CAREY REMEMBERED FOR FINANCIAL STEWARDSHIP
By JAMES BARRON
Former Gov. Hugh L. Carey was remembered on Thursday as a leader who steered New York City and the state through the financial turbulence of the 1970s, a time that some mourners at his funeral said had been echoed in recent fights about government and spending.
“As governor, he faced both a state and a city which, in the words of his friend Mayor Koch, were headed toward the pit of bankruptcy,” Cardinal Edward M. Egan, the retired archbishop of New York, said at the Mass at St. Patrick’s Cathedral. “And he took the matter in hand, with incredible skill and unlimited courage.”
In his homily, Cardinal Egan praised Mr. Carey’s “extraordinary accomplishments in the area of fiscal responsibility” and said every editorial about Mr. Carey he had seen since his death on Sunday at age 92 had “treated him and his achievements as governor with admiration and gratitude.”
“Not a few, I might add, have ended their observations with the hope that a Hugh Carey kind of leadership will emerge in the frightening situation in which our nation finds itself today,” Cardinal Egan said.
Underscoring Mr. Carey’s status as one of New York’s looming political figures, the funeral attracted a long line of political leaders, and Mr. Carey, a Democrat, received bipartisan praise. Among the mourners were Gov. Andrew M. Cuomo, a Democrat; his father and Mr. Carey’s immediate successor, Mario M. Cuomo, also a Democrat; Mr. Cuomo’s successor, George E. Pataki, a Republican; and his successor, Eliot Spitzer, a Democrat.
Nearby were Mayor Michael R. Bloomberg, an independent; former Mayors Rudolph W. Giuliani, a Republican, David N. Dinkins, a Democrat, and Edward I. Koch, a Democrat; Senator Charles E. Schumer, a Democrat; Representative Charles B. Rangel, a Democrat; Representative Peter T. King, a Republican; former Lt. Gov. Richard Ravitch, who ran the state’s Urban Development Corporation and later the Metropolitan Transportation Authority as chairman under Governor Carey; and former Gov. Brendan T. Byrne of New Jersey, a Democrat who held office at roughly the same time as Mr. Carey.
But no elected officials spoke during the service. One of his grandsons, Erich Collins Carey, performed “The Ballad of the Great Hugh Carey,” and several of his surviving children spoke toward the end of the service, mentioning, among other things, the pancakes he made (and flipped) in the shape of their initials and the Bösendorfer piano he bought from Frank Sinatra.
“His life is a great example of making things work,” one of his sons, Bryan J. Carey, said. “Government worked. Faith worked.”
His daughter Nancy Carey Cassidy said Mr. Carey’s commitment to a solution that included labor leaders was “well chronicled” in the book “The Man Who Saved New York,” published last year.
“My father took great pride in knowing that Governor Cuomo sent copies of the book to key legislative and union leaders during his campaign,” she said, referring to the current governor. “The message was clear: Hugh Carey’s leadership brought together a concerned, motivated and unlikely coalition to do whatever was necessary to maintain the city and state’s credibility.”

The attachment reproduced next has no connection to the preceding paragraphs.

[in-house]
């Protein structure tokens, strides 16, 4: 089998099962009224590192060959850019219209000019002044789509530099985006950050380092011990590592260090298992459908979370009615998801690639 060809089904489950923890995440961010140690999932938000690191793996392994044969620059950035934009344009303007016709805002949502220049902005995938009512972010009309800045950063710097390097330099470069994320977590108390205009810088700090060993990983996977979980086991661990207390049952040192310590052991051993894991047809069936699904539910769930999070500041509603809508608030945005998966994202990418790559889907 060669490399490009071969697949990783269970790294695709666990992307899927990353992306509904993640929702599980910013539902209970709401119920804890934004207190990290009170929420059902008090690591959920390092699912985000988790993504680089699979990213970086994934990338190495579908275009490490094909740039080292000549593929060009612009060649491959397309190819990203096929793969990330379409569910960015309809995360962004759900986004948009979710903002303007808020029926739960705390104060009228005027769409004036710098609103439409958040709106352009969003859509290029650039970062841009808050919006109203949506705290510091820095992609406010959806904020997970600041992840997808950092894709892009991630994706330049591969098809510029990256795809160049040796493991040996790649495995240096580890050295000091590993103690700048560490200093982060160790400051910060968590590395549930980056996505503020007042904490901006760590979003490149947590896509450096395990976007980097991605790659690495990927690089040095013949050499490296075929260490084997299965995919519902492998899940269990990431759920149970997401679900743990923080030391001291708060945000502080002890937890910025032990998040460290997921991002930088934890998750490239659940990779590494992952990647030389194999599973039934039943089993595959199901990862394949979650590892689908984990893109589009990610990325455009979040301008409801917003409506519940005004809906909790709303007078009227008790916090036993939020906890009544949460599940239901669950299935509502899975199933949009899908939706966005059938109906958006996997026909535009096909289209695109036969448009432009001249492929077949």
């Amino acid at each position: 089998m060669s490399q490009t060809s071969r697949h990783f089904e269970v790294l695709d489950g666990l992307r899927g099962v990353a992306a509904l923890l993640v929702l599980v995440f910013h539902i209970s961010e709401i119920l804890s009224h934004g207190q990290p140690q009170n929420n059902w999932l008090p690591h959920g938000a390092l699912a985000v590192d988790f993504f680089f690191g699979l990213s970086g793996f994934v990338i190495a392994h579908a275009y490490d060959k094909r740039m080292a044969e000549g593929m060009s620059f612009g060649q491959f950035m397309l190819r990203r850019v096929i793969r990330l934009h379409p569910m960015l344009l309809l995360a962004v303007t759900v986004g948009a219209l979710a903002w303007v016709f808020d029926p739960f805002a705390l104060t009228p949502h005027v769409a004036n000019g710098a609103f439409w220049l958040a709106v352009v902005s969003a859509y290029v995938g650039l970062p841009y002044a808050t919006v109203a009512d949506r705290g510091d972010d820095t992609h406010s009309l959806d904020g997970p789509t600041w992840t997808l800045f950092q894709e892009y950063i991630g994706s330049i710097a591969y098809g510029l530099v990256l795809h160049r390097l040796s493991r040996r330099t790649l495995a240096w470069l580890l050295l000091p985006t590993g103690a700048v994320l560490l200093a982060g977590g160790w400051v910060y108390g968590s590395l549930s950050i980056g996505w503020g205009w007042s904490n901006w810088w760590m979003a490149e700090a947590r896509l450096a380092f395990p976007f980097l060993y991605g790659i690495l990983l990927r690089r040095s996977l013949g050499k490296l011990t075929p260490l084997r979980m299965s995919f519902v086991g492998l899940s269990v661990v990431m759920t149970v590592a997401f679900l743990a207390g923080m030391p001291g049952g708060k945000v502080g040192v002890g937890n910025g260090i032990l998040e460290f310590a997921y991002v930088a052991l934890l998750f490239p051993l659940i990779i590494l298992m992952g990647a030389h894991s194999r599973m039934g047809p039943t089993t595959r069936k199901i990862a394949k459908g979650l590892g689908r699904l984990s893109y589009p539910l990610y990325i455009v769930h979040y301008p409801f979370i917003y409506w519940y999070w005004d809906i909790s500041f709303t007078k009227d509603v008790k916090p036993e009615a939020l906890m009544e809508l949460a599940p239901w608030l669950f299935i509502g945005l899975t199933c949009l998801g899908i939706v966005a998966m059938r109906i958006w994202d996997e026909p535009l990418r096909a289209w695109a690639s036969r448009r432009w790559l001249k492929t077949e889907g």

His daughter Marianne Carey Hayes said he was “larger than life, or as we referred to him, ‘Huge.’ ”
“Time spent with him was ‘Huge duty,’ ” she continued, “and it had enormous perks.”
She also recalled the holiday presents in a household that came to have 14 children. “Many a Christmas Eve, he worked to the wee hours with our mother to make sure all 14 piles were equal,” she said. Later in his life, she said, he took his grandchildren to the F. A. O. Schwarz toy store, “where he would play Santa Claus” while “he himself marveled at the Lionel train sets that he always longed for but never had as a boy in the Depression.”
After the service, Police Commissioner Raymond W. Kelly called Mr. Carey “a hero in every sense of the word: a tremendous administrator, a tough guy when he had to be tough.” He said he remembered an encounter when Mr. Carey was governor and he was the commander of the 88th Precinct in Brooklyn, and another, in the 1990s, when he and Mr. Carey were waiting to shake hands with President Bill Clinton. Mr. Carey gestured toward Mr. Kelly, and his fingernail nicked Mr. Kelly’s chin.
“So I’m bleeding,” Mr. Kelly said. “I put the handkerchief on my chin and walk up like that” to shake hands with Mr. Clinton.
Mr. King praised Mr. Carey, saying: “He’s an adult. He really is. That’s exactly what we need. He got the job done.”
In 1982, as he prepared to leave office, Mr. Carey said, “I would like to be remembered as somebody who cared a great deal about people.” But for many at St. Patrick’s, he was remembered for charting a sensible course through the financial messes he inherited. Cardinal Egan recalled a sentence from a speech Mr. Carey gave soon after he was sworn in: “Now the times of plenty, the days of wine and roses, are over.”
Cardinal Egan also described calling Mr. Carey to ask a personal favor. The cardinal did not say what it was, but Mr. Carey, he said, immediately replied: “You got it. What is it?”
“For most people the ‘you got it’ would come after the ‘what is it,’ ” he said, “but not for our beloved Governor Carey.”
CAREY REMEMBERED FOR FINANCIAL STEWARDSHIP